Threat intelligence frameworks are everywhere. From government, R&D and industry organizations like Mitre, NIST, CISA, SANS and ISACA to pretty much every vendor from Accenture to Zscaler, organizations take slightly different approaches to threat intelligence.
The only thing they all agree on is that cybersecurity organizations need threat intelligence. And they're right. Nemertes' 2019-20 "Cloud and Cybersecurity Research Study" revealed cybersecurity organizations that subscribe to threat intelligence feeds are 58% more likely to have security metrics that place them in the success group, as measured by median total time to contain (MTTC) a security incident. (Nemertes defines the success group as those companies with an MTTC of under 20 minutes, placing them in the 80th percentile of all organizations we studied.)
Here are some questions every organization should consider. What are some of the primary cyber threat intelligence frameworks to consider? How have they evolved over the past few years? And, most importantly, how should cybersecurity professionals engage with these frameworks?
Threat intelligence frameworks to evaluate
A good place to start assessing cyber threat intelligence frameworks is with industry organizations and consortia, including for-profit, not-for-profit, private sector and governmental. These organizations tend to have the best strategic vision of threat intelligence and can help provide the foundation for a solid threat intelligence operation.
It's important to note that the Mitre ATT&CK framework isn't specifically a threat intelligence framework. It's a model for describing the actions an adversary may take to compromise and operate within an enterprise network.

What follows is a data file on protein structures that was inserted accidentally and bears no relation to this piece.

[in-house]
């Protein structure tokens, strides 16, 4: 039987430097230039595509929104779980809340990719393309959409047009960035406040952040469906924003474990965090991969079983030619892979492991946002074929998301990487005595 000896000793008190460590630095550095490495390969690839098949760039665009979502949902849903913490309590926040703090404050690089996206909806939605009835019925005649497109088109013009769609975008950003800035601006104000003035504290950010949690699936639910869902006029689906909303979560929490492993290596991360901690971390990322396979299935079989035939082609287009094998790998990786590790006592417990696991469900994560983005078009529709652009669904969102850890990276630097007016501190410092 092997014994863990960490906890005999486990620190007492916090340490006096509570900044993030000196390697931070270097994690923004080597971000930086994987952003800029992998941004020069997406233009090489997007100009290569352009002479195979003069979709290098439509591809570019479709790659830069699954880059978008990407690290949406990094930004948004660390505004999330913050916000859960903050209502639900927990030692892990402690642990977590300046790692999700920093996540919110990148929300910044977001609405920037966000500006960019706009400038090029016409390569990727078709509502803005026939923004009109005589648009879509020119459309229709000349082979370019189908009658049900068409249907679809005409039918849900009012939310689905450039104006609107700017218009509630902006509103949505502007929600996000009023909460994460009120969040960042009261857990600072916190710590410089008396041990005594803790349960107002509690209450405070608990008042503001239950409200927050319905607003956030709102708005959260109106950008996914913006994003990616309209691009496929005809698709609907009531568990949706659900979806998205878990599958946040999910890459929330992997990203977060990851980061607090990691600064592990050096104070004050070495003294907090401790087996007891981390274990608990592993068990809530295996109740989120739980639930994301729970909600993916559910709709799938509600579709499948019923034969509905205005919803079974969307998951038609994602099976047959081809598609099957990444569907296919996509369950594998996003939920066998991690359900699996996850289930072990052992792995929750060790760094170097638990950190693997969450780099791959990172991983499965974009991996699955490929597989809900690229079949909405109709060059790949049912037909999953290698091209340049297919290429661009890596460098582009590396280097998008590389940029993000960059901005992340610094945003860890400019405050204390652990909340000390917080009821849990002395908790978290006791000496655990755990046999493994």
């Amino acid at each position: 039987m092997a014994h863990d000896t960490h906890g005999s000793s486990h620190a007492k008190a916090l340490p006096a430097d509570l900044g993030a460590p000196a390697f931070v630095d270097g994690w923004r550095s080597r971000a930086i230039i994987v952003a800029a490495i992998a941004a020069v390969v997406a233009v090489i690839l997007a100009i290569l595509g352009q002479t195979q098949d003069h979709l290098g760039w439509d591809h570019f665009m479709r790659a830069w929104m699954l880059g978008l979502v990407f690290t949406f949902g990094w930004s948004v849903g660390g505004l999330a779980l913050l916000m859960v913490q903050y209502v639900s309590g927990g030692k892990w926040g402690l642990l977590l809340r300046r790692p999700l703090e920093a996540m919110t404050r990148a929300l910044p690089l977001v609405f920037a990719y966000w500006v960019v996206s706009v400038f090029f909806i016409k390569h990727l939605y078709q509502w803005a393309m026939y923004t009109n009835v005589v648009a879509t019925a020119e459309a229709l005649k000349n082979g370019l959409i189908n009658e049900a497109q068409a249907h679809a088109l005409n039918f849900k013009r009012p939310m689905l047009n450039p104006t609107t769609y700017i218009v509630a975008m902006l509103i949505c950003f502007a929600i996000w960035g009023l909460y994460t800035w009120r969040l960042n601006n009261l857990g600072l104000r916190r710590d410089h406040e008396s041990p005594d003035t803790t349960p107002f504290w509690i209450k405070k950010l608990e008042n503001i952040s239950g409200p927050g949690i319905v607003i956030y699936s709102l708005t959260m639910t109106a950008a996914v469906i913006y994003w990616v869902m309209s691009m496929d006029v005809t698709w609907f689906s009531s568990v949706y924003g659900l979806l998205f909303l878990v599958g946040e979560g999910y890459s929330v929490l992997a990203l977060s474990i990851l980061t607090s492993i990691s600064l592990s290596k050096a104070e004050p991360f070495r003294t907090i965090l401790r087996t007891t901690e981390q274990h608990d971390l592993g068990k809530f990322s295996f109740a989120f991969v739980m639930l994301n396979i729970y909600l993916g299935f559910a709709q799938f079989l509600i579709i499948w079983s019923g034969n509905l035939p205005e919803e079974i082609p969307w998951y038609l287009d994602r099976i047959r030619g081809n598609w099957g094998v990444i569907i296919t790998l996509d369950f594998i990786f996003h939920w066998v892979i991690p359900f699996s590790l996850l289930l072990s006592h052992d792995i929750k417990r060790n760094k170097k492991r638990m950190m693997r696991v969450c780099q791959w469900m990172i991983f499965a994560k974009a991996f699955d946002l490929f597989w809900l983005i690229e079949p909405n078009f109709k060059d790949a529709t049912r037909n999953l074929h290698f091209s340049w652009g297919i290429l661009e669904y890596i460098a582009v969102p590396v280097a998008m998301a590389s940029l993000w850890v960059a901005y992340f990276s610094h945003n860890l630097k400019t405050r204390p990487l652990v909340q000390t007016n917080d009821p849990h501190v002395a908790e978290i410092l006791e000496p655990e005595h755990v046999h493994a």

One of the benefits of aligning with Mitre ATT&CK, however, is that it is a nonprofit federally funded R&D center that serves as a constantly expanding consolidation point for known tactics, techniques and procedures used by attackers. According to Mitre, the organization incorporates information on cyber adversaries gathered through Mitre ATT&CK research, as well as from other disciplines, such as penetration testing and red teaming, to establish a collection of knowledge characterizing the activities adversaries use against enterprise networks. The organization aligns the attacks to points on the seven-stage Cyber Kill Chain, which it credits to Lockheed Martin.
Although Mitre ATT&CK explicitly disavows claims to comprehensiveness, it is one of the most comprehensive attack databases in existence, since organizations are constantly updating it with new information. As a result, cybersecurity professionals should rely on Mitre ATT&CK data as part of their overarching threat intelligence efforts.
CISA (formerly CERT)
The Cybersecurity and Infrastructure Security Agency (CISA) is the U.S. Department of Homeland Security organization that, in 2018, absorbed the Industrial Control Systems Cyber Emergency Response Team and U.S. Computer Emergency Readiness Team. CISA alerts (formerly CERT alerts) provide nonreal-time but authoritative insight on known attacks, along with guidance on remediation.
The SANS Institute
The SANS Institute is a for-profit training organization that codifies best practices from Mitre ATT&CK and others. SANS holds annual summits on threat intelligence. The most recent took place in January. Some key takeaways from the 2021 SANS Institute summit included a discussion of upcoming threats, data structures for capturing threat intelligence, how to convert threat intelligence data into actionable next steps and how to incorporate risk into threat intelligence.
Cybsersecurity professionals should review course offerings from SANS and consider signing up for courses and events of interest, including the annual threat intelligence summit.
ISACA is a 54-year-old global industry consortium that focuses on information governance and security. The organization has more than 200 chapters in more than 80 countries that provide members with education, resource sharing, advocacy and professional networking. Like SANS, ISACA offers events, training and professional certification.